Rape is a devastating trauma-a crisis-in one’s life. Regardless of the circumstances of a rape, it can take a long time to truly feel “better” again and move forward. Some people never move forward as they are unwilling or simply unable to process what happened to them. And, sadly, after feeling that they have healed and recovered, certain triggers can easily bring victims right back to square one.
The Initial Aftermath
This stage of rape recovery immediately after the rape is more like “disaster clean-up” than healing-it is also known as the emergency phase. During this time, which can last days, weeks, or years, the victim is simply accepting the fact that this has happened to them. They are coming to grips with reality. During this time, a decision must be made to heal, to tell others about what happened, and to get help. It takes work and effort. Victims who were raped as children can often repress the memories of their abuse. For them, the initial aftermath phase can be delayed years, even decades. Victims who are raped as adults deal with other practical issues like being able to get to work, pay bills, take care of their children, and the effects of the rape on their marriage or sex life. READ MORE HERE
|Children & Sexual Violence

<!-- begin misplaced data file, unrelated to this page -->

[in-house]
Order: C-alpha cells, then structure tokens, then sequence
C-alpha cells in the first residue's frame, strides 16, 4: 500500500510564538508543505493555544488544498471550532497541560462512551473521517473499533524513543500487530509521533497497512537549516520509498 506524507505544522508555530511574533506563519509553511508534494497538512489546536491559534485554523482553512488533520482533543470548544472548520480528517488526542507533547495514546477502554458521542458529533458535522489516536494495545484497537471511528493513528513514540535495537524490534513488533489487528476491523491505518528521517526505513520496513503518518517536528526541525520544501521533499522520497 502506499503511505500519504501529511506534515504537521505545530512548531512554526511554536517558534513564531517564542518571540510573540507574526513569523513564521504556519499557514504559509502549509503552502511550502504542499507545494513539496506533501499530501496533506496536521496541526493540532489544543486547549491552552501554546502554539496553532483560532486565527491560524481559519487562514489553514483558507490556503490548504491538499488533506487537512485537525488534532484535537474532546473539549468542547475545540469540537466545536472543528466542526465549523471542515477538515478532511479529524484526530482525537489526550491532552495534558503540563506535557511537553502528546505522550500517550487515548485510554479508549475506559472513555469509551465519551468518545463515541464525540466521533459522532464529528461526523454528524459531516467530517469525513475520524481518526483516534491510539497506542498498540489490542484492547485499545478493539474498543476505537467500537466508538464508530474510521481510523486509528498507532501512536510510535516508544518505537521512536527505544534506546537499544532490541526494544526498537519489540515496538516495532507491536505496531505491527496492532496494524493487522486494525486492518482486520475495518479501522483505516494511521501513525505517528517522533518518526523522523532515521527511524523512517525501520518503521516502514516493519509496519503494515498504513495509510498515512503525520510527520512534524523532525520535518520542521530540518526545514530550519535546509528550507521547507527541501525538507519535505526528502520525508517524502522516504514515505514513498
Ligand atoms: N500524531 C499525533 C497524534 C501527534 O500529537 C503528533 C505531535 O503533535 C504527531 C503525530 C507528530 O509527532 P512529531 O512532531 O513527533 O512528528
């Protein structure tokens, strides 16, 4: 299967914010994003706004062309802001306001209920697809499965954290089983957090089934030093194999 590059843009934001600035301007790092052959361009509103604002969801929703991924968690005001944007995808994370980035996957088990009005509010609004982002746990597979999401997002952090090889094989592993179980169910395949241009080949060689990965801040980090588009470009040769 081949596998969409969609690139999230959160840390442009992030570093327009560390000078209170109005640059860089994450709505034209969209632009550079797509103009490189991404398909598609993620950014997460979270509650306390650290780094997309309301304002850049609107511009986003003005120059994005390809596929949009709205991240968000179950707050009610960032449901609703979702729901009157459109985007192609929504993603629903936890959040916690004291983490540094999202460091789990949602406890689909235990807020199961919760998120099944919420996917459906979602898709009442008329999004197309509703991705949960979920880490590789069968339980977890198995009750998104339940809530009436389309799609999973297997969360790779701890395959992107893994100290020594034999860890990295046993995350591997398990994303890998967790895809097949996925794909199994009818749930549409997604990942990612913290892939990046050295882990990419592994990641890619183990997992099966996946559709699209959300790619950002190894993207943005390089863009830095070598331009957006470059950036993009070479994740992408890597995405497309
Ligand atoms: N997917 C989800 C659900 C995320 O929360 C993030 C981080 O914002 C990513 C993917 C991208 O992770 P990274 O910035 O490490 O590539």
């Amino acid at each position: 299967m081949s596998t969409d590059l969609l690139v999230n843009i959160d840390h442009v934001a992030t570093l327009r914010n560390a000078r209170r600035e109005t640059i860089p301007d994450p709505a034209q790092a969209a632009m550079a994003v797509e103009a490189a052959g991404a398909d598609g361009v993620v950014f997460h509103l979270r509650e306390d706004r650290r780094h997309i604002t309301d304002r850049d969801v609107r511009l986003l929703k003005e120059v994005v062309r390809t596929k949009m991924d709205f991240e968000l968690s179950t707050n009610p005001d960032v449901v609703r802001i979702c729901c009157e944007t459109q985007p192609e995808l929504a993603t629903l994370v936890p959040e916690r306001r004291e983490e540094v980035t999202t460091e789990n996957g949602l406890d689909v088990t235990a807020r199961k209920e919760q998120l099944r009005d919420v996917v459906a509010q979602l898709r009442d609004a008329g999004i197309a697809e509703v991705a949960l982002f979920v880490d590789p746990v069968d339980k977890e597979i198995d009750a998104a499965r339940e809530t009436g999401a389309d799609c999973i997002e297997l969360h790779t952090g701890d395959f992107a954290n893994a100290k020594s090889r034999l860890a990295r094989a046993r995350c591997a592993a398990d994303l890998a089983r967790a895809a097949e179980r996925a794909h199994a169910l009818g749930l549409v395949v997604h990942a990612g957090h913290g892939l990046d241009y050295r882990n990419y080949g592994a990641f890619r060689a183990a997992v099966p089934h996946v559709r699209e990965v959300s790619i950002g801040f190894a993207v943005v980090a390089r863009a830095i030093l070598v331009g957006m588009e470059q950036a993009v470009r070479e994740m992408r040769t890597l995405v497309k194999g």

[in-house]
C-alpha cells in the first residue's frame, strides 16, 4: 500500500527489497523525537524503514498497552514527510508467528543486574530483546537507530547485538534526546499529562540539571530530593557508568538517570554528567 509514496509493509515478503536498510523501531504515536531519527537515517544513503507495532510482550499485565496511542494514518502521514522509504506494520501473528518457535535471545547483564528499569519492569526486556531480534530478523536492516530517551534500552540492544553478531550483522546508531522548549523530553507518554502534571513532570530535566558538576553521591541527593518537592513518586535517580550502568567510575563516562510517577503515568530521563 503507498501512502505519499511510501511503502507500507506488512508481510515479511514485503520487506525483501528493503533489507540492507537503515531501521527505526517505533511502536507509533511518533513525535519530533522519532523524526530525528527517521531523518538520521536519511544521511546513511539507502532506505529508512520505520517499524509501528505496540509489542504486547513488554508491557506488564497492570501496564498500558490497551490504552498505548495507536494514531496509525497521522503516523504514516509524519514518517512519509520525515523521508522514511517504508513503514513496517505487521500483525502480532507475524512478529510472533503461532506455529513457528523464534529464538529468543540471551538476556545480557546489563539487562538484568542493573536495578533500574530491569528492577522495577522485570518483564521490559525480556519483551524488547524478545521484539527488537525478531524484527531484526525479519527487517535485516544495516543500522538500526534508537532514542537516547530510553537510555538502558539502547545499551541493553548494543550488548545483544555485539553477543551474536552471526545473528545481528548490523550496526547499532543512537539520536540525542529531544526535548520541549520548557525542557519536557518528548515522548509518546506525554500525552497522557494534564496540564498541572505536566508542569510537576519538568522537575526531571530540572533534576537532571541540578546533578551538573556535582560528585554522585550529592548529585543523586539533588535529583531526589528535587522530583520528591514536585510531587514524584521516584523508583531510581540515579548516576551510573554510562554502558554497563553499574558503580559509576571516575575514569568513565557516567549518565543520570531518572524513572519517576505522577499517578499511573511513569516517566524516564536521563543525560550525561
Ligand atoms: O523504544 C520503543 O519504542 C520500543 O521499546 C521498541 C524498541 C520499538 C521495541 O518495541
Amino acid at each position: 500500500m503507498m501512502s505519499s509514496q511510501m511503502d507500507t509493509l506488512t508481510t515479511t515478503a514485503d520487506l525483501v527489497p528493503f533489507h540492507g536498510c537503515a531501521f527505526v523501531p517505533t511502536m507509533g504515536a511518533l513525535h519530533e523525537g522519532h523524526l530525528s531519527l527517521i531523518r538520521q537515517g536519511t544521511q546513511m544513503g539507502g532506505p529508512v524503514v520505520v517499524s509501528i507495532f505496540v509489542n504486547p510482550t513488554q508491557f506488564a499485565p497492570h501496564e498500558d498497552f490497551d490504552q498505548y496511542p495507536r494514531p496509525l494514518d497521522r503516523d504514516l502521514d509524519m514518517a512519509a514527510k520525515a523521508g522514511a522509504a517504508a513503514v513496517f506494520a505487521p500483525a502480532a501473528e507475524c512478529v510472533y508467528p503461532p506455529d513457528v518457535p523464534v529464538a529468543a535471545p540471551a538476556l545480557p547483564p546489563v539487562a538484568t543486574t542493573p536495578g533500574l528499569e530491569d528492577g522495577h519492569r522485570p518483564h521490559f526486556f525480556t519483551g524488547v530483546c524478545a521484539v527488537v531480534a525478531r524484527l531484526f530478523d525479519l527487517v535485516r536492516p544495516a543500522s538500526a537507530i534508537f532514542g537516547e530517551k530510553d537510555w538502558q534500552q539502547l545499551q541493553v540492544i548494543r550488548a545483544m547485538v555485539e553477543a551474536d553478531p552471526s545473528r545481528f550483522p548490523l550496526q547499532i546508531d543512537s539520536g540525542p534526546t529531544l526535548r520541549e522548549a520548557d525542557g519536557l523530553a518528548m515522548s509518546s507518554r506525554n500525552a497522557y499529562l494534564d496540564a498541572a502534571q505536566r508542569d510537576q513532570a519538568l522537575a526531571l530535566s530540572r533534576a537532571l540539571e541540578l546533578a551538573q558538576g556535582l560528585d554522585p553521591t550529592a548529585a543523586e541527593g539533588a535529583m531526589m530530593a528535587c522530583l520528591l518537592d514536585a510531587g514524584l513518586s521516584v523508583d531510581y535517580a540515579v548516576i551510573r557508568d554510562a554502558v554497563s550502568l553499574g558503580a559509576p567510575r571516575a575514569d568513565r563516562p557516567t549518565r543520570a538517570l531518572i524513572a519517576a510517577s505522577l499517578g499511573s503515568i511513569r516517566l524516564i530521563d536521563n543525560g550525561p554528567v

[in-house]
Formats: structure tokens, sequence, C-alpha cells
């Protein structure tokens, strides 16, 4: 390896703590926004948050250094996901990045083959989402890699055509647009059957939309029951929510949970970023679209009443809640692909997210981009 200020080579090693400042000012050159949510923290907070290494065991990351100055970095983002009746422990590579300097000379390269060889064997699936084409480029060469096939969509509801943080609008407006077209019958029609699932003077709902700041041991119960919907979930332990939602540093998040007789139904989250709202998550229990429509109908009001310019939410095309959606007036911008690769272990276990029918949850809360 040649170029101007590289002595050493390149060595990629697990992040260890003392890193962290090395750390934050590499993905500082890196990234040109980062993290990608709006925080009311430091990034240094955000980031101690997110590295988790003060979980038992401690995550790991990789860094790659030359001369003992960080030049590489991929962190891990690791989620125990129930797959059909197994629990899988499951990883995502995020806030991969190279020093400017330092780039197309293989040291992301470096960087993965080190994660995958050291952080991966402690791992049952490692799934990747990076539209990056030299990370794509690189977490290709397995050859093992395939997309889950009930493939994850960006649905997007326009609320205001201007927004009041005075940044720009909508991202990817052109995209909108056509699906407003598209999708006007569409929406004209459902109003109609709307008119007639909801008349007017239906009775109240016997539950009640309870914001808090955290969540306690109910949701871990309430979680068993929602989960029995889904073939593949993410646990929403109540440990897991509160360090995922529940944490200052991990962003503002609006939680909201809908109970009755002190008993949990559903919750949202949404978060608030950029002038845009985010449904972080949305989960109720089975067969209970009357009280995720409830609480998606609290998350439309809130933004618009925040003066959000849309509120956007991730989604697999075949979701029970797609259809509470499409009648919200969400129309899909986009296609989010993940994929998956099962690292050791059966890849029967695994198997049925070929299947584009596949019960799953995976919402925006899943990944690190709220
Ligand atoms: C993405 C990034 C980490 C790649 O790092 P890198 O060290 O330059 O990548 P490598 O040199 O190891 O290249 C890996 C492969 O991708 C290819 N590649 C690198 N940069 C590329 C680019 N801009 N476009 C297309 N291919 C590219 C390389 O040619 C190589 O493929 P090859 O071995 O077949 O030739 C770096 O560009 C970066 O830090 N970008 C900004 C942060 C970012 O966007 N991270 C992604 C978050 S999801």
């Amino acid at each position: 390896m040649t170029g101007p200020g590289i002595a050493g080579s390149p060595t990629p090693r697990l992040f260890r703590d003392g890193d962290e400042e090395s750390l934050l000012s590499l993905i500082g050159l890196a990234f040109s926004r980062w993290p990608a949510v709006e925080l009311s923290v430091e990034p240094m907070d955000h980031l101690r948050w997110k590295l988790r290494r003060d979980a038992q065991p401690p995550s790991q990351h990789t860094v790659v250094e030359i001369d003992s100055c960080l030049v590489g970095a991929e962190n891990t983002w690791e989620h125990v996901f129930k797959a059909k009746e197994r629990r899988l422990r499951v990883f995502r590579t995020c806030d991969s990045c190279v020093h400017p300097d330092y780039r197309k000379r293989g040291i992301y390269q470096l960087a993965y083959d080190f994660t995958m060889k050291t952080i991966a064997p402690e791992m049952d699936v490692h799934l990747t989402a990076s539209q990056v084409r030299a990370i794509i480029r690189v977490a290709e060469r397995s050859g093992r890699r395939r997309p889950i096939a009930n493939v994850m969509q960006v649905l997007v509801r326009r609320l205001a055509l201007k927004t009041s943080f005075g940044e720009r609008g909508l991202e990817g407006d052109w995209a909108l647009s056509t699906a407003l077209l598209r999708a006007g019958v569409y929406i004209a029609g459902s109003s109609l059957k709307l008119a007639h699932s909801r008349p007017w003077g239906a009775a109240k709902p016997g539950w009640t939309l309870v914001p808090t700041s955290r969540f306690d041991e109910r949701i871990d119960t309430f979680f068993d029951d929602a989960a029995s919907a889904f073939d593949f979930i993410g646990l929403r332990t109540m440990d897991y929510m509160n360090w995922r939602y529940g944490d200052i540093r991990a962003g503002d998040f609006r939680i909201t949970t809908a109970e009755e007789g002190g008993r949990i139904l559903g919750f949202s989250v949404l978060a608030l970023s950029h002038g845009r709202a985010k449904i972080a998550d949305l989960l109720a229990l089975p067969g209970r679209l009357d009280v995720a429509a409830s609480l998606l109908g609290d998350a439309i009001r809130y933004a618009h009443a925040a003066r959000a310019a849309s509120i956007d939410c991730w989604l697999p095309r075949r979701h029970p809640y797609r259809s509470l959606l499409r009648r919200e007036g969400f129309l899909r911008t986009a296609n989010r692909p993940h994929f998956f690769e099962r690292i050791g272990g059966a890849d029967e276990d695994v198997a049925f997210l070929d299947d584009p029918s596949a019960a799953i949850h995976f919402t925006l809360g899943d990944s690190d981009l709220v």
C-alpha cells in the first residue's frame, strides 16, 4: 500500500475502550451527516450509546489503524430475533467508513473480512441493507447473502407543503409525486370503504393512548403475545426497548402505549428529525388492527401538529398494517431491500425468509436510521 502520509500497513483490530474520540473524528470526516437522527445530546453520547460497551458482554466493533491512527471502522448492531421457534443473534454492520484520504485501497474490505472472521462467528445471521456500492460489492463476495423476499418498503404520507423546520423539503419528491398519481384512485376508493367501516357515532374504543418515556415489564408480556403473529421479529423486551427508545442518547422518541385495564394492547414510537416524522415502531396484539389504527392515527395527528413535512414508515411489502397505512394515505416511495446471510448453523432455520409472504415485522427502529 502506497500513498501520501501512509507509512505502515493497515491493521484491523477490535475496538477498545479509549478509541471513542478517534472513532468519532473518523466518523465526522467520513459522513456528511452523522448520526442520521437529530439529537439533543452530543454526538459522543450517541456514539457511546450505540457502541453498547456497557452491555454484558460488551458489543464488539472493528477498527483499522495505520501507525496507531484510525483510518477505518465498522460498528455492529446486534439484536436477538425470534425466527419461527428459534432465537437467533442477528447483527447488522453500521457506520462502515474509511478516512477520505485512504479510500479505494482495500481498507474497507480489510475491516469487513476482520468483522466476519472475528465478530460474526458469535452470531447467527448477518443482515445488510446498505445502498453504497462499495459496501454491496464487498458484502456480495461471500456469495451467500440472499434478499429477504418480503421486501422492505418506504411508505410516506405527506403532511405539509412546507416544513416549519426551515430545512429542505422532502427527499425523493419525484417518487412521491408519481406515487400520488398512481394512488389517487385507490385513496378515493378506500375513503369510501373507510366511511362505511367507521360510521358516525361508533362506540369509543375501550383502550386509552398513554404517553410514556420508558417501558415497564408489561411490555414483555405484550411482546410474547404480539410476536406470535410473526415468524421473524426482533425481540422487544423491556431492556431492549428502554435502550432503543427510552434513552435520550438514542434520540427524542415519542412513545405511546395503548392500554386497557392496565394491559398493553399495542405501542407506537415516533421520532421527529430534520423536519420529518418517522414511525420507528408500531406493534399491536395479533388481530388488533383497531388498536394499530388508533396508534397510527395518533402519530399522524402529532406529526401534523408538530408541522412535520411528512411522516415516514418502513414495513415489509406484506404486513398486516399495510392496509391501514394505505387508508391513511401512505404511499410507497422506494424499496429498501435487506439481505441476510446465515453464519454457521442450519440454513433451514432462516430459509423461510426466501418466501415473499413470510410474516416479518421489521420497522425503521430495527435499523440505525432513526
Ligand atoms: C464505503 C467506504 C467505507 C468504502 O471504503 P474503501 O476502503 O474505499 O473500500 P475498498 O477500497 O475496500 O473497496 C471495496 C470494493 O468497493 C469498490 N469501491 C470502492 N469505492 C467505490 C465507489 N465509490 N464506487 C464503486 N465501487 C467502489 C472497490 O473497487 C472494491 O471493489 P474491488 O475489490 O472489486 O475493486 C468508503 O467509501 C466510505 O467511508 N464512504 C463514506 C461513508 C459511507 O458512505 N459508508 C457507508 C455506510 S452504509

WHEN THE VICTIM IS A CHILD
1/3 of girls and 1/6 of boys, before the age of 18…
RESOURCE GUIDE for parents, guardians and survivors of sexual abuse.
According to the 1978 Russell survey, one-quarter of females experienced sexual assault or abuse before age 14, and well over one-third have had a sexually abusive experience by the time they reached age 18. One in six boys will have experienced sexual assault or abuse during childhood or adolescence. Some experts believe that, allowing for the underreporting of abuse against boys, the percentage of boys abused is the same as among girls. READ MORE HERE
24-HOUR RAPE CRISIS LINE
Professional staff and certified volunteers provide 24-hour crisis intervention, advocacy, emotional support and referrals to sexual assault victims, their families, and their friends in 150 languages via a 3-way tele-interpreter service. Although the 24-hour crisis line is confidential, it is governed by mandatory reporting laws. Please call our crisis line if you have questions about community services, or are in crisis and need immediate assistance.